It has been a hard few days, and for that matter the last decade or so and I am exhausted. I didn’t post anything for two days because I was too tired, so I finished reading Doris Kearns Godwin’s book Leadership In Turbulent Times. I am glad that I did because I have become quite discouraged about all the things wrong with my knees, hips, ankles and other medical problems; weight gain from being unable to do what I like doing (walking and running); and frustration with the delays in care I experience with Navy Medicine. I am physically broken as well as spiritually and emotionally depleted. I feel crippled.

The book deals with the lives, points of crisis, and leadership of Abraham Lincoln, Theodore Roosevelt, Franklin Delano Roosevelt, and Lyndon Johnson. It is worth the read, for all experienced failure and when in office had to deal with issues that threatened the Nation itself.

I am struggling at the end of my military career of almost 38 years. I was beginning to have quite the pity party. Not to say that I am not struggling, I have been feeling like a failure of late, crippled and useless; but Goodwin’s depiction of Franklin Roosevelt’s continual battle with Polio and the way that he kept a positive outlook and encouraged others, in such a manner that what would have kept others from any kind of success. The key to his success was investing in others and making a connection with people no-matter where he served.

Late last night I got a personal message form one of my sailors, at the time a young enlisted man expressing his care for me and Judy. It ended up in a conversation and it made me think about what Roosevelt did with others. I expressed my real gratitude to him, he has a good heart, and cares for for people, probably better than I do, and I told him that. His care for me made caused me to reflect, I have felt like a cast off from the Chaplain Corps for years, yet here was a young man remembering me from service together that began in 2001, and he took the time to encourage me when I was down. That’s the way Franklin Roosevelt dealt with people.

I began to think about my my knees and having to use a cane to keep me stable on my feet. I figure if Roosevelt could find ways to succeed and not let himself slip into self-pity, then maybe I can too, no matter what goes on with my knees. My young friend reminded me of that. He also reminded me that care for people was why I am here.

Likewise, yesterday I was down about the death of my friend Father Jim Parke. Father Jim was the kind of man who never knew a stranger and for the last 16 years of our lives he has been there for us in times of difficulty and joy.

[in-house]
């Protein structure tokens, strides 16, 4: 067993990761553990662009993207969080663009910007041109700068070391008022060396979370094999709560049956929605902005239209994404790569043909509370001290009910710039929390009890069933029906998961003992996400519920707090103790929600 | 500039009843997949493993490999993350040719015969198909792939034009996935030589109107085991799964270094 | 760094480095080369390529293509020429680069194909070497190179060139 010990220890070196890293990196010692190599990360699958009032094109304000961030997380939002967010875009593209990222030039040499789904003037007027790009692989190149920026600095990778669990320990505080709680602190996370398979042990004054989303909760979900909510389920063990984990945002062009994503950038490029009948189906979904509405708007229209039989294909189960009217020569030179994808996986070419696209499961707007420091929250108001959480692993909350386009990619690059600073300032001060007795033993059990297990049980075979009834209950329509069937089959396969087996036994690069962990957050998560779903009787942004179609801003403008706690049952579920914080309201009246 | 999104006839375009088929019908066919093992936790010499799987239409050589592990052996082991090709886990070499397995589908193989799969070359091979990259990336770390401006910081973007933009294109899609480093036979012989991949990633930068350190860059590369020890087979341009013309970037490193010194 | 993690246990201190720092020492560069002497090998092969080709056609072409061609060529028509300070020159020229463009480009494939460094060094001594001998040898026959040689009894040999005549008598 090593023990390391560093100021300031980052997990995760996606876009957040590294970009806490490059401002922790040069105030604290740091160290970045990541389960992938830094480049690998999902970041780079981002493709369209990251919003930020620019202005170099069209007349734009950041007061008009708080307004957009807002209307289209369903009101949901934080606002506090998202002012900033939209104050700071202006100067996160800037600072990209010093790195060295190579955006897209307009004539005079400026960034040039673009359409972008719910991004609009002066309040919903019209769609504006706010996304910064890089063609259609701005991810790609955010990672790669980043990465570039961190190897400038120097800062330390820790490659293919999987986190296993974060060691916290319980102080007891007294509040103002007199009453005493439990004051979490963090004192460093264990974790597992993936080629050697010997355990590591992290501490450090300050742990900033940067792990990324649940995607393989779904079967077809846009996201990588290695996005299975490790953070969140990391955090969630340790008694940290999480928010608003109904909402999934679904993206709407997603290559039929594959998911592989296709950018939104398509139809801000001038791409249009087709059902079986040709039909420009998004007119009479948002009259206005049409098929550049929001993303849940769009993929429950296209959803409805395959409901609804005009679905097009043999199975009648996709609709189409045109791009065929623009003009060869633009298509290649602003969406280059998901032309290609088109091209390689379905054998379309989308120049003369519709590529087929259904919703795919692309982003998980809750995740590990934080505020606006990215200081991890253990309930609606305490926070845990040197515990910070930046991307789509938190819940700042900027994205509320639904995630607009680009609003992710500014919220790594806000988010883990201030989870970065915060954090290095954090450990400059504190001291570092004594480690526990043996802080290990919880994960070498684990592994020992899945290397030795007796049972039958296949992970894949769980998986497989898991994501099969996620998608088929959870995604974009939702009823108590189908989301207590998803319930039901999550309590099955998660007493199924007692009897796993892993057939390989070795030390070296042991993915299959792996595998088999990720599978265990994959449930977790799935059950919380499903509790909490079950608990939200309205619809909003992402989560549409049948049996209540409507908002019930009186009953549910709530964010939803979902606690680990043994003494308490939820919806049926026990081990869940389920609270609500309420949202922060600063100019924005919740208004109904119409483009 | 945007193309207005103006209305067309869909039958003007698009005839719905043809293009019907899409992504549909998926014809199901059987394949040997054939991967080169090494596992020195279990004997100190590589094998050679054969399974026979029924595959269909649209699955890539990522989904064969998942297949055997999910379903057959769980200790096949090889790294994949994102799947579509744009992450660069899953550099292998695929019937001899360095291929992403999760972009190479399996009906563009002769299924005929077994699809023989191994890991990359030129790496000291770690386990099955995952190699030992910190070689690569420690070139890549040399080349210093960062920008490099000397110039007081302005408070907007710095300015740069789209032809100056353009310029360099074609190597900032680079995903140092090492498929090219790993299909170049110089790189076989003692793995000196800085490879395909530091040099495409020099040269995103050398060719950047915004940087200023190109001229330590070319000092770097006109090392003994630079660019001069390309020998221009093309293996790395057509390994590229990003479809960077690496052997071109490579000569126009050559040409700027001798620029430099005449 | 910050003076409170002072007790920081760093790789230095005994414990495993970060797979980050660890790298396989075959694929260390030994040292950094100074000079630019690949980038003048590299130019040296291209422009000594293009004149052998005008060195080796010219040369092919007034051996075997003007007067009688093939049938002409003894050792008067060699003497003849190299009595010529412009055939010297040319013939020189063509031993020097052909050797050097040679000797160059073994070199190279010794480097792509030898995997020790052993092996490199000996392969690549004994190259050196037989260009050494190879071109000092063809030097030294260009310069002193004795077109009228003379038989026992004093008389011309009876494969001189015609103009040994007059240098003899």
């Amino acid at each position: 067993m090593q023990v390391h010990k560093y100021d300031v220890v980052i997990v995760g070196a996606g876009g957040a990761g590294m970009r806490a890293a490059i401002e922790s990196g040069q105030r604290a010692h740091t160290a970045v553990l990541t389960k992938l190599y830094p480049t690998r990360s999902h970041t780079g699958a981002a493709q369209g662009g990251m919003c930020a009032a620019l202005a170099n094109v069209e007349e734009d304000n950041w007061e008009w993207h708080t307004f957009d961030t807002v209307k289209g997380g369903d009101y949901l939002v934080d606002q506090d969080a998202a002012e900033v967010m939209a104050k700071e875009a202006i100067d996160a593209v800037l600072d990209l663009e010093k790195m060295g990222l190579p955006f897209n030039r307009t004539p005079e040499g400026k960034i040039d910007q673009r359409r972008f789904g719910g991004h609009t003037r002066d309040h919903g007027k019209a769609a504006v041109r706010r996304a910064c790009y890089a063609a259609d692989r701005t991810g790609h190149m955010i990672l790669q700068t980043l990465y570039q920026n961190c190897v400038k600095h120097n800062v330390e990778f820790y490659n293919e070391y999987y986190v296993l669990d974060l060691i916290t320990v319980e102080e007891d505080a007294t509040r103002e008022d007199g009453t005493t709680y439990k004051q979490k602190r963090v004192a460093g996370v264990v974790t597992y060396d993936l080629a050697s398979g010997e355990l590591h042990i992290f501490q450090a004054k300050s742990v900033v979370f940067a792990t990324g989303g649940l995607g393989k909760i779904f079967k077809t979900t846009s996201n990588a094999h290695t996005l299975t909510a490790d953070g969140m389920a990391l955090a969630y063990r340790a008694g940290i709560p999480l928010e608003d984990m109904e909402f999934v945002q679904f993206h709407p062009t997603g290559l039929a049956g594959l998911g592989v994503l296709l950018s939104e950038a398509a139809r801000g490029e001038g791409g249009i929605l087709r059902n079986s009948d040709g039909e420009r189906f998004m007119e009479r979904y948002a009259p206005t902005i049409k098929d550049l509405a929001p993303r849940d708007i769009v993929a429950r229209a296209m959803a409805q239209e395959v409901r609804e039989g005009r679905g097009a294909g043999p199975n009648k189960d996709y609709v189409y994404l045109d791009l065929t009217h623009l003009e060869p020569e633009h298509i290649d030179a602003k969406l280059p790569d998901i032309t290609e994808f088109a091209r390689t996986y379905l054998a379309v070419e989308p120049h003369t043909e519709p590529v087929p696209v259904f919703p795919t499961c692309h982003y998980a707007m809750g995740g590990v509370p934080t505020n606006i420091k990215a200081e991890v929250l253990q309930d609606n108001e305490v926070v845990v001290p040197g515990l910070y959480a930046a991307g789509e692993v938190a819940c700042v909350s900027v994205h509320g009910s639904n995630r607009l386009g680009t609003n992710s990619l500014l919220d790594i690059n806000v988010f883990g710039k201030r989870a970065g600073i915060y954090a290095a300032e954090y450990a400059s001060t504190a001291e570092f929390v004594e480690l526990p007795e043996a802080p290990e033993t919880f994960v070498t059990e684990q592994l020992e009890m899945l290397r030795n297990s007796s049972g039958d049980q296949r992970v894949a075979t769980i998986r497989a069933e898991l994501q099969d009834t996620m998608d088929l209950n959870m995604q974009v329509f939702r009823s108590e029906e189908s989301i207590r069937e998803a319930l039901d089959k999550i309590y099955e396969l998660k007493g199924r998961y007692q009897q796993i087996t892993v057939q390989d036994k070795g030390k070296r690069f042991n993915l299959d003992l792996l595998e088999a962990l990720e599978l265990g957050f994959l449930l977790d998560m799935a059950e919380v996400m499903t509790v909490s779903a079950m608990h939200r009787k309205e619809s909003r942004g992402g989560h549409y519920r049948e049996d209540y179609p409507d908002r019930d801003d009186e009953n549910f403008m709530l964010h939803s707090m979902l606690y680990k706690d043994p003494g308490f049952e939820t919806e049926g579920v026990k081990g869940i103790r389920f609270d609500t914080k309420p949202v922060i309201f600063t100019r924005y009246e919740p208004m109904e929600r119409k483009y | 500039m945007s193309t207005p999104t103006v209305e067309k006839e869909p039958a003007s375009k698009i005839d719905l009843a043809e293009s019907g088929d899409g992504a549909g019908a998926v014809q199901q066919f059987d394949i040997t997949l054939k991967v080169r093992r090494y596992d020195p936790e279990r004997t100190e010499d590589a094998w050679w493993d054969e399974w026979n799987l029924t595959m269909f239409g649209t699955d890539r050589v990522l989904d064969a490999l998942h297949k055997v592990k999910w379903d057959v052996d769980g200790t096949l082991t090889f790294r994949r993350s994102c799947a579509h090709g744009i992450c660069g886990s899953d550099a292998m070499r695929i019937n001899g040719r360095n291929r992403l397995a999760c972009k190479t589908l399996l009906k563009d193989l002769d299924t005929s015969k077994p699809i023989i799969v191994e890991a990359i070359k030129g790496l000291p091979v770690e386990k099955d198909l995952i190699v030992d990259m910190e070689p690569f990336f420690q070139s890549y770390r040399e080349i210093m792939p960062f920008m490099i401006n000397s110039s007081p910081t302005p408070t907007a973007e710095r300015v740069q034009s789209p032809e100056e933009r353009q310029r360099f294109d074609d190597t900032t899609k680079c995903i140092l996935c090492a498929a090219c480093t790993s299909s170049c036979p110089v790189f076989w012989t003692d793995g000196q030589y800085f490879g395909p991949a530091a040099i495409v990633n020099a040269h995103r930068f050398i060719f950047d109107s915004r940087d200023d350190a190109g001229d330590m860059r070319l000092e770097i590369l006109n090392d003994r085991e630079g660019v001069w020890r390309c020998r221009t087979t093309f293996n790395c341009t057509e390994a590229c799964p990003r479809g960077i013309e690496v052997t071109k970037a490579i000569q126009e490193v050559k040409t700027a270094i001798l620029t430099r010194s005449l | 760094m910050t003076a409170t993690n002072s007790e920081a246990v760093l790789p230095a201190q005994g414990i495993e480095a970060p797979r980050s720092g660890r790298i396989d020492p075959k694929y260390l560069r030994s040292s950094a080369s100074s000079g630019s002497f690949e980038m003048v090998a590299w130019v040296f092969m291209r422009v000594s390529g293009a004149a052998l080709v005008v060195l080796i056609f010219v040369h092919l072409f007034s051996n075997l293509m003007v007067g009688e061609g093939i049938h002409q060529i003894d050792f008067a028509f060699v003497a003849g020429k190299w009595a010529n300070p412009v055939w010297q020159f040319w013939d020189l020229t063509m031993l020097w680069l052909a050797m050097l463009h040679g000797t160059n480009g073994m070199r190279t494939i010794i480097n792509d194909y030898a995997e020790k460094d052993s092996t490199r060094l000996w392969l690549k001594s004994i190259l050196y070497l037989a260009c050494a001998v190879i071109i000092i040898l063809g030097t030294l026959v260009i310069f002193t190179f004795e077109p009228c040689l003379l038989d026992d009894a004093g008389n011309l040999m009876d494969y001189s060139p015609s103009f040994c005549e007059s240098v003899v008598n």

To my friend Marc, thank you. You made my day last night, and Father Jim, my friend thank you for years of friendship, and Rest In Peace.

Until tomorrow,

Peace

Padre Steve+

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A Day of Preparation

Friends of Padre Steve’s World,

Today has been as busy and tiring day as I have tried to get ready for Judy’s Second knee replacement surgery early. The effort was hindered and pushed back when my right knee gave out I fell down my porch last Thursday. It led to Judy doing a lot more of the work than she was expecting. Today I came home after work and did all I could before I pooped out to continue to get the house ready for when Judy returns from the hospital, most likely Sunday.

We have to be at the hospital at 6:30 AM and while she is probably either finishing surgery or in recovery I will be attending the funeral of our friend Mitch Vickers who died in his sleep last week. Then it will be back to the hospital for much of the rest of the day before I head home, let to puppies out and get back to work. I anticipate that I will complete what I can on Saturday with the expectation that she will be home Sunday. My knees hurt, my hip hurts, and my ankles hurt, but I got some work done. Eventually, I did some work on some materials I am writing for a sermon I will be delivering on the last day of Passover at a local synagogue where a friend is the Rabbi. The title is Lest We Forget: Walk, Remember and Bear Witness: Bearing Witness to the Holocaust when All who lived it Have Passed Away.

It will become my next book draft and deal with how history, memory, and walking those sacred places where the heinous crimes of the Nazis which beggar the imagination, the Holocaust was executed by Hitler’s SS, the army, the police, civilian Party and government offices, aided by the corporations that profited from the war and use of slave labor.